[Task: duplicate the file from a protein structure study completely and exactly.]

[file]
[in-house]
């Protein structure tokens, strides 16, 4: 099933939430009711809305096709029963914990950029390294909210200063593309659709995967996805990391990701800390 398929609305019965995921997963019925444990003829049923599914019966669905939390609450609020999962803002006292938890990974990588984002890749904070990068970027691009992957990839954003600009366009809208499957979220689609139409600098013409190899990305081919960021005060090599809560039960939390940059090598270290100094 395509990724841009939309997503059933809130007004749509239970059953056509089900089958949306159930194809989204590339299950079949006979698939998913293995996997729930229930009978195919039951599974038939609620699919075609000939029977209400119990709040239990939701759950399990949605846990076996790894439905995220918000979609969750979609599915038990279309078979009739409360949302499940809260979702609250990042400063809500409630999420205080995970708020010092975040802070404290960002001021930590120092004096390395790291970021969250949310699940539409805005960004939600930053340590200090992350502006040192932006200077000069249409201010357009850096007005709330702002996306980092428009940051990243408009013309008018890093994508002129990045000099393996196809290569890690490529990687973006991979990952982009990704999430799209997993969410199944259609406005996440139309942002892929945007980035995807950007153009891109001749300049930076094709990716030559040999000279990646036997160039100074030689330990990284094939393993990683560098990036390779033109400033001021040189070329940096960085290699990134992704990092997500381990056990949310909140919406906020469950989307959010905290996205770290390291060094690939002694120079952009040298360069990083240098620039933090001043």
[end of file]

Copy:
[in-house]
């Protein structure tokens, strides 16, 4: 099933939430009711809305096709029963914990950029390294909210200063593309659709995967996805990391990701800390 398929609305019965995921997963019925444990003829049923599914019966669905939390609450609020999962803002006292938890990974990588984002890749904070990068970027691009992957990839954003600009366009809208499957979220689609139409600098013409190899990305081919960021005060090599809560039960939390940059090598270290100094 395509990724841009939309997503059933809130007004749509239970059953056509089900089958949306159930194809989204590339299950079949006979698939998913293995996997729930229930009978195919039951599974038939609620699919075609000939029977209400119990709040239990939701759950399990949605846990076996790894439905995220918000979609969750979609599915038990279309078979009739409360949302499940809260979702609250990042400063809500409630999420205080995970708020010092975040802070404290960002001021930590120092004096390395790291970021969250949310699940539409805005960004939600930053340590200090992350502006040192932006200077000069249409201010357009850096007005709330702002996306980092428009940051990243408009013309008018890093994508002129990045000099393996196809290569890690490529990687973006991979990952982009990704999430799209997993969410199944259609406005996440139309942002892929945007980035995807950007153009891109001749300049930076094709990716030559040999000279990646036997160039100074030689330990990284094939393993990683560098990036390779033109400033001021040189070329940096960085290699990134992704990092997500381990056990949310909140919406906020469950989307959010905290996205770290390291060094690939002694120079952009040298360069990083240098620039933090001043």